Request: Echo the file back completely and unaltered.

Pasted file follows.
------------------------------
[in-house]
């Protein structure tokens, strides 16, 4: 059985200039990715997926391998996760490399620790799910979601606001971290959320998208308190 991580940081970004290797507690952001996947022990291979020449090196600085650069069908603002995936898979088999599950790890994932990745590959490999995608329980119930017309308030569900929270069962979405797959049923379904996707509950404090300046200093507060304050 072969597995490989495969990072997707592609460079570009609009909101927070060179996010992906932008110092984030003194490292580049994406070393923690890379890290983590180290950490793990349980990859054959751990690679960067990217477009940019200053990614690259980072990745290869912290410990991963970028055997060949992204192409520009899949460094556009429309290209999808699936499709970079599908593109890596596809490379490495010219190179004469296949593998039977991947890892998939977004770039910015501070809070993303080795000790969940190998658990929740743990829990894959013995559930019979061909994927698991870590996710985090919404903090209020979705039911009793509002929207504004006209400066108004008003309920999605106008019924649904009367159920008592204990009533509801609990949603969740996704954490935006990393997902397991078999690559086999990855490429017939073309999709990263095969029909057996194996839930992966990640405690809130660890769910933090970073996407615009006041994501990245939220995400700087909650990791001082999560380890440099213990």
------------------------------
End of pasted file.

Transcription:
[in-house]
């Protein structure tokens, strides 16, 4: 059985200039990715997926391998996760490399620790799910979601606001971290959320998208308190 991580940081970004290797507690952001996947022990291979020449090196600085650069069908603002995936898979088999599950790890994932990745590959490999995608329980119930017309308030569900929270069962979405797959049923379904996707509950404090300046200093507060304050 072969597995490989495969990072997707592609460079570009609009909101927070060179996010992906932008110092984030003194490292580049994406070393923690890379890290983590180290950490793990349980990859054959751990690679960067990217477009940019200053990614690259980072990745290869912290410990991963970028055997060949992204192409520009899949460094556009429309290209999808699936499709970079599908593109890596596809490379490495010219190179004469296949593998039977991947890892998939977004770039910015501070809070993303080795000790969940190998658990929740743990829990894959013995559930019979061909994927698991870590996710985090919404903090209020979705039911009793509002929207504004006209400066108004008003309920999605106008019924649904009367159920008592204990009533509801609990949603969740996704954490935006990393997902397991078999690559086999990855490429017939073309999709990263095969029909057996194996839930992966990640405690809130660890769910933090970073996407615009006041994501990245939220995400700087909650990791001082999560380890440099213990």